Coast trunk routes are still very busy, although the former is no
longer in Northamptonshire, and the Midland main line and the
Paddington-Birmingham route through Banbury still function, if on a
reduced scale; the fifth main line, however, the old Great Central
route, has been closed.
The Great Central was the least busy of the
five main lines in the 1950's, and we spent less time there than on
any of the others. Trains on the Great Central could be observed at
Rugby, where they crossed the West Coast main line, traffic on the
branch from Woodford Halse could be seen at Banbury, and once we
investigated Woodford Halse itself; but our favourite place for
train-spotting on the Great Central was Charwelton.
first station north of Woodford Halse, served a small village on the
road from Daventry to Banbury, and was very quiet. It was of the
same pattern as the stations on the preserved Great Central Railway
in Leicestershire, with a single island platform. There was a small
goods yard, a siding which led to an ironstone quarry, and two
loops, which I never saw used.
My brother became interested in
railway photography before I did, and Charwelton was the scene of
some of his first attempts. The young stationmaster there was very
friendly, and showed us the best vantage-points. I do not know the
date of my brother's photos, or indeed if they were all taken on the
same occasion, as we went to Charwelton more than once. Low sunlight
on one of the engines, and trees bare of leaves in the background to
two other photos, suggest that they were taken in the early months
of the year, perhaps in 1956, or more likely in 1957, when I was
thirteen and my brother was fifteen.
Most trains which we saw at
Charwelton were goods trains, carrying coal southwards and returning
north empty, I later learned that these trains operated between
Annesley and Woodford Halse, and were known as "Windcutters". In the
final years of steam on the Great Central they were hauled by BR
Standard 9F 2-10-0s, but when we visited Charwelton the
"Windcutters" were being powered by O1 2-8-Os from Annesley shed,
and one of my brother's photos shows an engine of this type on a
Passenger trains were not frequent at Charwelton, but my
brother managed to photograph three different types of locomotive on
them, One photo shows a B1 4-6-0 heading an express for Manchester,
another depicts A2 4-6-2 no. 60050 "Persimmon" arriving at
Charwelton with a stopping train for Marylebone, and in another
"Hall" 4-6-O no. 5947 "Saint Benet's Hall" is seen on a
Bournemouth-York train. We were surprised to see a. Western Region
engine on the Great Central, but in fact "Halls" regularly worked as
far north as Leicester on cross-country expresses, and we were to
notice them on a few other occasions.
I am glad to have that handful
of photos to remind me not only of Saturday afternoons enjoyably
spent over forty years ago but also of a vanished village station
and a main line that has now passed into history.
VETERANS OF THE TRACK
by Antony Brown
The diesel and
electric gala at Barrow Hill roundhouse, held over the weekend of
October 7th/8th, last year, was an excellent event with a great
variety of locomotives present (thankfully I'd planned to go on the
Sunday for as it turned out that was the only reasonable day of
quite a bleak period of weather; the Saturday had been a virtual
washout). From a photographic perspective the positioning of some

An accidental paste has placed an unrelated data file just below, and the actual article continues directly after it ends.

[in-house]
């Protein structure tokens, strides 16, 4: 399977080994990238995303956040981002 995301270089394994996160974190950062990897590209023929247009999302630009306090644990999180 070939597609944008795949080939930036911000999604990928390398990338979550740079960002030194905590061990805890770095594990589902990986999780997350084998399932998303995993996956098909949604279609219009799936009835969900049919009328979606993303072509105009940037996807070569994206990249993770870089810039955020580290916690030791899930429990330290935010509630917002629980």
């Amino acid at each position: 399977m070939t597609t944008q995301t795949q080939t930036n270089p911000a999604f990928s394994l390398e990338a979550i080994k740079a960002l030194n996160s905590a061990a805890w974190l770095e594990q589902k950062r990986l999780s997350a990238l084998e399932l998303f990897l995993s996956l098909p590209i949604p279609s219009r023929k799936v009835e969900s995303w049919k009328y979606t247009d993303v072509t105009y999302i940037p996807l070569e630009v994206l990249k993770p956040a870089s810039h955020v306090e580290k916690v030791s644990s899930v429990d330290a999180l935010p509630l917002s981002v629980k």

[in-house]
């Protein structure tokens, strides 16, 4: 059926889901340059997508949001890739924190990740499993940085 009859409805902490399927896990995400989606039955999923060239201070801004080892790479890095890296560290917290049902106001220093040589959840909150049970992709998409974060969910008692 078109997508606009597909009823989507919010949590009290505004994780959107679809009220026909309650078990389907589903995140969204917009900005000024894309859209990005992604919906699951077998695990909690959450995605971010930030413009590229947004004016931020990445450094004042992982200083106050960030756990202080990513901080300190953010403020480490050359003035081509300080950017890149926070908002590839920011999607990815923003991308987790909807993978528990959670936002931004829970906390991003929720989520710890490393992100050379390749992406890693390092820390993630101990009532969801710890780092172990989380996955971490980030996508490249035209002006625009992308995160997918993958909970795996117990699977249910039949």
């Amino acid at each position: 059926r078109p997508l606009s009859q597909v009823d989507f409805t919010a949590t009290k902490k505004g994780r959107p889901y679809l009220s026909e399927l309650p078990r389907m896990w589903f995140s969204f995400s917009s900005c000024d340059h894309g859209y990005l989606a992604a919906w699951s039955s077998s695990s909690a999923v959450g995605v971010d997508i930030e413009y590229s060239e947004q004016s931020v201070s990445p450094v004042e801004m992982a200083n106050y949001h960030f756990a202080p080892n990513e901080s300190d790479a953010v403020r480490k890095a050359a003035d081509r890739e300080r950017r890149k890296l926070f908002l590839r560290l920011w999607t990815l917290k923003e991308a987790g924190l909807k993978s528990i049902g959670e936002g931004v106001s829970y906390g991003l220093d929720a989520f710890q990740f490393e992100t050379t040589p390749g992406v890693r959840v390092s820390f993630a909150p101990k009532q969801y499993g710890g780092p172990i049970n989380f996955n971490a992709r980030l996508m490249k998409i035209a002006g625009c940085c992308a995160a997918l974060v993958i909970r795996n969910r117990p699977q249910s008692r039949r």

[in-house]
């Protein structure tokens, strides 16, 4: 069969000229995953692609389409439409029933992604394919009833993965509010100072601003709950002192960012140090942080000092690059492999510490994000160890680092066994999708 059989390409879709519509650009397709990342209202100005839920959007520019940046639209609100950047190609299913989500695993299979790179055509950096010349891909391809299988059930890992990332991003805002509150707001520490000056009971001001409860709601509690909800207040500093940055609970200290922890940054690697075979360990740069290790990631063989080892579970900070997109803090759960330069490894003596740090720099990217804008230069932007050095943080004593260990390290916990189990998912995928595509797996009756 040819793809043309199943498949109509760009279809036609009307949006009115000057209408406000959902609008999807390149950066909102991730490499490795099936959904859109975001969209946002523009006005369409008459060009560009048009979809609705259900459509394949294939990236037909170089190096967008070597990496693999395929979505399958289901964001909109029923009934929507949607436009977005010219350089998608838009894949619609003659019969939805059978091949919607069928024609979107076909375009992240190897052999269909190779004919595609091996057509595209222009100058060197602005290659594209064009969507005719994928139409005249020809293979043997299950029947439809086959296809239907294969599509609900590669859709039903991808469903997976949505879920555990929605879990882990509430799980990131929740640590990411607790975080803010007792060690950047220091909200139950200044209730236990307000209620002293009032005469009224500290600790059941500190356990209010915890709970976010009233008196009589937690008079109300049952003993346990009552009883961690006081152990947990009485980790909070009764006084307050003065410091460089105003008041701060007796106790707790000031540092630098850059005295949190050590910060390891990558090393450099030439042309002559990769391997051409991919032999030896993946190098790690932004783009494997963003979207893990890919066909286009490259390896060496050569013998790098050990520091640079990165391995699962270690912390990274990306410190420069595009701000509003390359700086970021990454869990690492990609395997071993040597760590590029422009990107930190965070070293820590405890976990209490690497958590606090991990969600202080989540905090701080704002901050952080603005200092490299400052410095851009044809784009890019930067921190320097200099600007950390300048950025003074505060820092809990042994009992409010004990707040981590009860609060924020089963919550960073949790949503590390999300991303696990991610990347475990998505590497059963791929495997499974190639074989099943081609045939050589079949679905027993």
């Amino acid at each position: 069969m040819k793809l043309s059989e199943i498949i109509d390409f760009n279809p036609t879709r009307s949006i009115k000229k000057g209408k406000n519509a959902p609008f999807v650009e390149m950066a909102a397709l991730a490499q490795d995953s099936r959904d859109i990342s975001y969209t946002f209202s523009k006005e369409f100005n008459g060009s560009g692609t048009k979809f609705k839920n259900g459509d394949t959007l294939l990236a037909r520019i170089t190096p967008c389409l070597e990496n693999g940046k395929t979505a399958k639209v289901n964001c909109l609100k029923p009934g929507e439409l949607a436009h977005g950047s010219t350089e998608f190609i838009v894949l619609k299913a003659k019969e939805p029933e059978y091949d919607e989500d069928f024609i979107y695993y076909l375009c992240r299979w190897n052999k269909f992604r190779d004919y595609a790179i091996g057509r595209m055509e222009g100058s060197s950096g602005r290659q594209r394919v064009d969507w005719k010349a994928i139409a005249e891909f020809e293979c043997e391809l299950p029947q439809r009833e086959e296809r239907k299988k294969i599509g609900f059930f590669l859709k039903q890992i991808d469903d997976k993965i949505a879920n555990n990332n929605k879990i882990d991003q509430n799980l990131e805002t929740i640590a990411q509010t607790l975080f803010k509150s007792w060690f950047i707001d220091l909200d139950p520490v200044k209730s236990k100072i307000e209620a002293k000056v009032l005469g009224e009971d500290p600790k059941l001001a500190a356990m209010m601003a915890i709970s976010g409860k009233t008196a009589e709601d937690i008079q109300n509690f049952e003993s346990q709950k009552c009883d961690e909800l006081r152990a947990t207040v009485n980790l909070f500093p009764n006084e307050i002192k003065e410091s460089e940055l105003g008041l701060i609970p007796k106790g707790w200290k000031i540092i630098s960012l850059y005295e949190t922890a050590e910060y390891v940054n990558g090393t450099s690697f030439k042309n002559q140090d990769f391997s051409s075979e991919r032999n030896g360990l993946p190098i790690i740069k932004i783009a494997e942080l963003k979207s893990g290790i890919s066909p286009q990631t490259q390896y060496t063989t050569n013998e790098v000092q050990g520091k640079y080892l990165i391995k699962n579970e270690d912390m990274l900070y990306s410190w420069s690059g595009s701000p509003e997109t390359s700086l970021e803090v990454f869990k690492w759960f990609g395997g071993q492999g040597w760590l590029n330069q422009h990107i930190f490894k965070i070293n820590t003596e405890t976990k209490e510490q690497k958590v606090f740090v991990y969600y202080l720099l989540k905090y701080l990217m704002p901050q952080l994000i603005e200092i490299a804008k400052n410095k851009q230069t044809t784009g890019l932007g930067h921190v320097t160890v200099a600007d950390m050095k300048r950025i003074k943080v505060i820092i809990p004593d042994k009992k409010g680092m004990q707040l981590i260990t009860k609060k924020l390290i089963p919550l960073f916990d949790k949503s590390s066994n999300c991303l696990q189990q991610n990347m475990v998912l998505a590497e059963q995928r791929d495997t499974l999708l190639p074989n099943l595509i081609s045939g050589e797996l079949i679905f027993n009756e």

engines left a little to be desired but nevertheless the shutters of
my "OM1's" got plenty of exercise and much film was expended. Among
the highlights of the day were the free bus rides from and to
Chesterfield station in preserved ex-Chesterfield Daimler
Fleetlines, and footling around the trade and sales stands in
From one stand I purchased what I consider to be a nice
little buy, After spluttering with indignation at the prices marked
up on second-hand books at some stalls a very small, thin, paperback
caught my eye. The book was an original edition of Veterans of the
Track by noted railway photographer H.C. Casserley. Published in
1946 Veterans of the Track was one of lan Allan's ABC Locomotive
Series and was originally priced one shilling and nine pence. The
author states in his introduction, dated June 1946, that "this book
is concerned only with old locomotives still to be found in working
order". Indeed one such photo depicts an engine called "McClean"
built by Beyer Peacock in 1856 and still at work at a Staffordshire
Colliery some ninety years later!
Casserley was a great enthusiast
of Irish railways and included in the book are a number of
interesting specimens such as Sligo, Leitrim and Northern Counties
Rly "Fermanagh", an 0-6-4T? built by Beyer Peacock in 1882 and
presumably still in service at the time of publishing. He notes in
the introduction that "Eire in particular is a country rich in
locomotives which first saw the light of day during the last
century, and is indeed a paradise for the locomotive enthusiast who
seeks relief from the monotony of modem standardisation among the
variegated designs of yesterday." I wonder what RC. would make of
today’s railway scene? In all it is a beautiful little volume for
the student of railway photography and, I believe, worth a bit more
than the £1.50 that I paid for it.
Anyone wanting an introduction to Casserley's work is directed to
the volume dedicated to him in the "Great Railway Photographers
Series" published by Milepost 921/2 which should be quite easily
available P.S. I enjoy listening to tales of photographic trips from
the past or hearing about the equipment people used to use (or still
use), so feel free to come and have a chat before a meeting gets
under way or at a beer break. Happy snapping.
Hull Paragon gets a Taste of the Orient
by John Dewing